State of Utah v. Williams,

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State v. Williams,  Case No. 20000725-CA

IN THE UTAH COURT OF APPEALS

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State of Utah,
Plaintiff and Appellee,

v.

Christopher Lee Williams,
Defendant and Appellant.

MEMORANDUM DECISION
(Not For Official Publication)

Case No. 20000725-CA

F I L E D
(November 29, 2001)

2001 UT App 360

 

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Third District, Salt Lake Department
The Honorable Homer F. Wilkinson

Attorneys:
Catherine E. Lilly, Salt Lake City, for Appellant
Mark L. Shurtleff and Erin Riley, Salt Lake City, for Appellee

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Before Judges Bench, Davis, and Orme.

BENCH, Judge:

Although raised as an ineffective assistance of counsel claim, this appeal ultimately presents a challenge to the sufficiency of the evidence. In reviewing a challenge to the sufficiency of the evidence,

we review the evidence and all inferences which may reasonably be drawn from it in the light most favorable to the verdict of the jury. Under this standard, we will reverse a conviction only when the evidence . . . is sufficiently inconclusive or inherently improbable that reasonable minds must have entertained a reasonable doubt that the defendant committed the crime of which he

. . . was convicted.

State v. Widdison, 2000 UT App 185,&16, 4 P.3d 100 (citations and internal quotations omitted). The evidence in this case supports the jury's verdict.

To convict Defendant of rape of a child, the State had to show that Defendant had sexual intercourse with a child under the age of fourteen. See Utah Code Ann. ' 76-5-402.1 (1999). The victim testified that Defendant inserted his penis into her vagina when she was thirteen years old. Although the victim's testimony alone was enough evidence to establish the elements of the crime and support the jury's verdict, see State v. Archuleta, 747 P.2d 1019, 1021 (Utah 1987), it was corroborated by her diary entry and the testimony of her friends.

To convict Defendant of sexual abuse of a child, the State had to show that Defendant "touch[ed] the . . . genitalia of any child . . . or otherwise t[ook] indecent liberties with a child, or caus[ed] a child to take indecent liberties with the [Defendant] . . . with the intent to arouse or gratify the sexual desire of any person." Utah Code Ann. ' 76-5-404.1 (1999). The victim testified that Defendant asked her to "jack him off" so that he could "come." The victim further testified that when she expressed confusion, Defendant put her hands on his penis and commenced a rubbing motion. Again, while the victim's testimony alone established the elements of the crime, including intent, it is also supported by corroborating evidence.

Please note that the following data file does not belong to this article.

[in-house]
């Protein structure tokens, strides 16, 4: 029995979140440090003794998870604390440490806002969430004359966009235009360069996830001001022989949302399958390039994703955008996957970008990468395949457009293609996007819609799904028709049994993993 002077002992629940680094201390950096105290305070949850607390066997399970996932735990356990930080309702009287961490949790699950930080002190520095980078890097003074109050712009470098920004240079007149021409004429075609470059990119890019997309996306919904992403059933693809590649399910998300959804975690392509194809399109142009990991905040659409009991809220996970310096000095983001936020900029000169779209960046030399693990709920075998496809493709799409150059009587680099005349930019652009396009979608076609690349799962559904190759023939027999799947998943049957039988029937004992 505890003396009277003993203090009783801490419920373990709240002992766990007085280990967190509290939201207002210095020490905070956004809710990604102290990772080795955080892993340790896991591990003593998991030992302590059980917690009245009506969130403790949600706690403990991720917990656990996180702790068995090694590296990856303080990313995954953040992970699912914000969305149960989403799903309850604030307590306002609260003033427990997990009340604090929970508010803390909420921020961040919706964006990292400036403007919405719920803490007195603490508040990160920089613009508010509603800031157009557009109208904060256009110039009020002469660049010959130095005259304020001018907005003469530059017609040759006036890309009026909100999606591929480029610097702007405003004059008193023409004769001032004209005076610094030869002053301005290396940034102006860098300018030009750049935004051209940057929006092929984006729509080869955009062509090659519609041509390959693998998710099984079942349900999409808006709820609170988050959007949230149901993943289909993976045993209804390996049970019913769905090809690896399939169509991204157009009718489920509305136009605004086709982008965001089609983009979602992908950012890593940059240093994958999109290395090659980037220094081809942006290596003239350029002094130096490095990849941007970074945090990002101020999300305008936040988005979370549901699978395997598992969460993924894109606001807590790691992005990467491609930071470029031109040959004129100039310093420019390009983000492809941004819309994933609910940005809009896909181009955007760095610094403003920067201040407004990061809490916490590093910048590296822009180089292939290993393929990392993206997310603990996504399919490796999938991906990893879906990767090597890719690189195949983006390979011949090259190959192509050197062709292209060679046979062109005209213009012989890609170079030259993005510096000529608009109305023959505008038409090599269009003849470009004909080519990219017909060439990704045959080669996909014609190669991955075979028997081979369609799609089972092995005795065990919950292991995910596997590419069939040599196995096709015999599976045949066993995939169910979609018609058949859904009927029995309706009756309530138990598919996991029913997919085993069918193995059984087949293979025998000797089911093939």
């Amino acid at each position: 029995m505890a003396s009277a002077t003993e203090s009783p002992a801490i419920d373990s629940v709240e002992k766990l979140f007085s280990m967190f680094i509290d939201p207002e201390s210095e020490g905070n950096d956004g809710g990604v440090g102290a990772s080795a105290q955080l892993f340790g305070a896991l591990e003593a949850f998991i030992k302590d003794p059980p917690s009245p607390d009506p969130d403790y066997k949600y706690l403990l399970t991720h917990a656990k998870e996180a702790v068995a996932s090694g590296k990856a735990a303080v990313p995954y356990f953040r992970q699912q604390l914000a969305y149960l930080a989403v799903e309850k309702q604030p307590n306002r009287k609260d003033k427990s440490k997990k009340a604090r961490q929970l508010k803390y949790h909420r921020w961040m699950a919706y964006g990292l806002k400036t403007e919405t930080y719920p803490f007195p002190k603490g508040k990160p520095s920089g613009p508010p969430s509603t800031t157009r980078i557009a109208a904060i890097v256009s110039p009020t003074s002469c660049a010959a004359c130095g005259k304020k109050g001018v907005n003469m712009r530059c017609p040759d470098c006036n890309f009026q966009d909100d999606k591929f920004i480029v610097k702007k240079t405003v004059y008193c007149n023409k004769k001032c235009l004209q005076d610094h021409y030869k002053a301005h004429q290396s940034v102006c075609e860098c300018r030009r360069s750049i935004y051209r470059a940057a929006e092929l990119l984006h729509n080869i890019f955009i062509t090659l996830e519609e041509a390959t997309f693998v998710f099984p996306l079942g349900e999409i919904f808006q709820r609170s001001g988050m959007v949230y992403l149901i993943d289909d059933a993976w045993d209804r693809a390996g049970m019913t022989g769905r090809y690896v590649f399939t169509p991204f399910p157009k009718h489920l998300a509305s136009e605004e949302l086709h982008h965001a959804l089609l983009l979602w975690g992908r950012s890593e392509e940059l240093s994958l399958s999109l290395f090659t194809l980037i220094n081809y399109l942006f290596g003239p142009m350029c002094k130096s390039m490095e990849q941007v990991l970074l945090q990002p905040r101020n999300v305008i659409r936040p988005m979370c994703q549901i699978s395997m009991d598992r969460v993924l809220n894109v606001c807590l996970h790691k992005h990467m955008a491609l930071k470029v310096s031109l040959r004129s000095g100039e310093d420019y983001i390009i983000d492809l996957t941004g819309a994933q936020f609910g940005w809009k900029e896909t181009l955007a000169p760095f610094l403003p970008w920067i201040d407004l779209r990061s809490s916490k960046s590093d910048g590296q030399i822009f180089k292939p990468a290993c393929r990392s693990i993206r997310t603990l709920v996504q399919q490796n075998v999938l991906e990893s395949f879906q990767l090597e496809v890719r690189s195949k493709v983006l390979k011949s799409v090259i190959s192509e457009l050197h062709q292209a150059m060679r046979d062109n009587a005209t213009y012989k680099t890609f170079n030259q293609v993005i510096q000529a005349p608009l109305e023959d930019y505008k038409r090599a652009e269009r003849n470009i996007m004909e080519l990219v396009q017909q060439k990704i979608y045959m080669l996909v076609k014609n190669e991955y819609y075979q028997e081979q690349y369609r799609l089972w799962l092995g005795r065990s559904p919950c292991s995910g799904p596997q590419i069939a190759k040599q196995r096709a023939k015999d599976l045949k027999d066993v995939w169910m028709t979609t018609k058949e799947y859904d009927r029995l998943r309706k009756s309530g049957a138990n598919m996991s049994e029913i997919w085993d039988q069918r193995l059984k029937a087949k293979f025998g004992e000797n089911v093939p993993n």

In contrast to the evidence supporting the verdict, Defendant merely reasserts his own version of the facts and contends the evidence shows that the victim has both a propensity to lie in general and a motive to lie about her encounter with Defendant. These arguments are not persuasive on appeal because "[i]t is the exclusive function of the jury to weigh the evidence and to determine the credibility of the witnesses. So long as there is some evidence, including reasonable inferences, from which findings of all the requisite elements of the crime can reasonably be made, our inquiry stops." State v. Boyd, 2001 UT 30,&16, 25 P.3d 985 (quotations and citations omitted) (emphasis omitted) (alteration in original). Defendant also points out inconsistencies between the victim's trial testimony and previous statements. While the victim may have provided inconsistent accounts regarding minor details of the encounter, they were not relevant to establishing the elements of the crimes.

Because we conclude that the evidence was sufficient to support Defendant's convictions, we reject Defendant's ineffective assistance of counsel argument. The judgment is therefore affirmed.

 

 

Russell W. Bench, Judge

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WE CONCUR:

 

James Z. Davis, Judge

 

Gregory K. Orme, Judge